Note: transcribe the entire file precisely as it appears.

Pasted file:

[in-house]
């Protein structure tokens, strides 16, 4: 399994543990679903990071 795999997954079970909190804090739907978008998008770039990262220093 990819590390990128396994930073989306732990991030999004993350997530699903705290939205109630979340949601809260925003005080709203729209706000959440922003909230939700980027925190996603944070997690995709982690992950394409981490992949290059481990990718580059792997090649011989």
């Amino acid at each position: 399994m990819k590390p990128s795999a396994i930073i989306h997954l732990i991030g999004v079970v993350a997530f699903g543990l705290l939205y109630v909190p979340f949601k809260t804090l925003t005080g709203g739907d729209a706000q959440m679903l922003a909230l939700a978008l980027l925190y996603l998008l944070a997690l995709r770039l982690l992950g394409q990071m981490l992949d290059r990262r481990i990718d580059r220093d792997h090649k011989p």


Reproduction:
[in-house]
């Protein structure tokens, strides 16, 4: 399994543990679903990071 795999997954079970909190804090739907978008998008770039990262220093 990819590390990128396994930073989306732990991030999004993350997530699903705290939205109630979340949601809260925003005080709203729209706000959440922003909230939700980027925190996603944070997690995709982690992950394409981490992949290059481990990718580059792997090649011989």
């Amino acid at each position: 399994m990819k590390p990128s795999a396994i930073i989306h997954l732990i991030g999004v079970v993350a997530f699903g543990l705290l939205y109630v909190p979340f949601k809260t804090l925003t005080g709203g739907d729209a706000q959440m679903l922003a909230l939700a978008l980027l925190y996603l998008l944070a997690l995709r770039l982690l992950g394409q990071m981490l992949d290059r990262r481990i990718d580059r220093d792997h090649k011989p």